IUBio GIL .. BIOSCI/Bionet News .. Biosequences .. Software .. FTP

Humidity sensors: what's best?

Bill Williams bwilliam at oyster.smcm.edu
Fri Aug 13 13:12:50 EST 1993

In article <24f2t0INNfrh at zephyr.grace.cri.nz> Michael Thorpe,
srgpmrt at grv.grace.cri.nz writes:
> I would be grateful for advice (and there may  be a better newsgroup
> to ask). I am looking to buy a humidity sensor for a gas exchange
> How successfully have vaisala-type sensors been used, is there 
> anything around yet that holds its calibration better? Is it still
best to 
> go for a dew-point mirror sensor, and if so from where? 

Vaisala-type humidity sensors are excellent, as long as !2% RH is OK,
and as long as you can comfortably stay within the range of about 15%
to 75%.  Beyond this range they can show significant hysteresis, but
they can be of use in these ranges if they are allowed to equilibrate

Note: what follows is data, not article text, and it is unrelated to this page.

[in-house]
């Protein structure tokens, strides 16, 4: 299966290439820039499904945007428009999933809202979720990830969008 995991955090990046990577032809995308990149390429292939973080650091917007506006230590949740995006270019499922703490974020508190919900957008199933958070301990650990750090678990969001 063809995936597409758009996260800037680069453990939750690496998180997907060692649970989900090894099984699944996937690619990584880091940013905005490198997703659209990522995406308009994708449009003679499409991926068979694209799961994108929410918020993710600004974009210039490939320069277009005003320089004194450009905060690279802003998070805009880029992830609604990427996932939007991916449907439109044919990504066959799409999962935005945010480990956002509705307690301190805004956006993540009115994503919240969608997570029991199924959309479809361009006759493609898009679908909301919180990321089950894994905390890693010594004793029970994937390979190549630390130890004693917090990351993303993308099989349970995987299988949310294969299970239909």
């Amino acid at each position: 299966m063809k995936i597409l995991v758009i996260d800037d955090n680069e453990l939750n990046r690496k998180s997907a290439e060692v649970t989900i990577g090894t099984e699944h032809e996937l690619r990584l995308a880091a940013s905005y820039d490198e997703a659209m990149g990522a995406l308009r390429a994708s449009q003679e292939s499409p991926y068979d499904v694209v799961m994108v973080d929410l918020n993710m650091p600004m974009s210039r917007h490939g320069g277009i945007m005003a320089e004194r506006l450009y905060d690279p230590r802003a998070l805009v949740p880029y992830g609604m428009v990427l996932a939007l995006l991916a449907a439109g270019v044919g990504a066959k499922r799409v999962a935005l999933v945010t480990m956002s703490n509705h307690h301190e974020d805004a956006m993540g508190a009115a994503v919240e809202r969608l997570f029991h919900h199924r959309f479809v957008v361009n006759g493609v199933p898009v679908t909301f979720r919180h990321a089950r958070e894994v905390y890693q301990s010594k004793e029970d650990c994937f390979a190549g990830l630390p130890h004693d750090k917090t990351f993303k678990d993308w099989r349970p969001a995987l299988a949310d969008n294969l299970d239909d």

for a long time (hours to days) at the high (or low) humidity.  Vaisala
is quite frank about these limitations, as I recall, and I think they
can provide you with details.  Also, I think more recent chips may be
better in this respect than older ones.  Because they sense relative
humidity, their temperature must be precisely known in order to use the
information in calculating anything that requires absolute humidity,
such as transpiration.  Li-Cor uses Vaisalas in their LI-6200
gas-exchange system.

I use chilled-mirror humidity sensors in my system (DEW-10's), and I am
extremely pleased with them.  Periodic calibration shows that their
long-term drift and linearity are usually better than 0.2!C (they're
dew-point sensors), and they seem to be rugged.  They do not have
hysteresis problems. About the only drawback I've found is that their
time-constant is longer than the Vaisala type (can be several seconds
for large changes in dew point).
The true fanatics in this business seem to use IRGAs for humidity
sensing.  I belive at least Li-Cor and Binos make water-vapor sensing
IRGAs.  The chief problem here, of course, is cost.
William E. Williams, bwilliam at oyster.smcm.edu
Divison of Natural Sciences and Mathematics
St. Mary's College of Maryland
St. Mary's City, MD 20686

More information about the Photosyn mailing list

Send comments to us at archive@iubioarchive.bio.net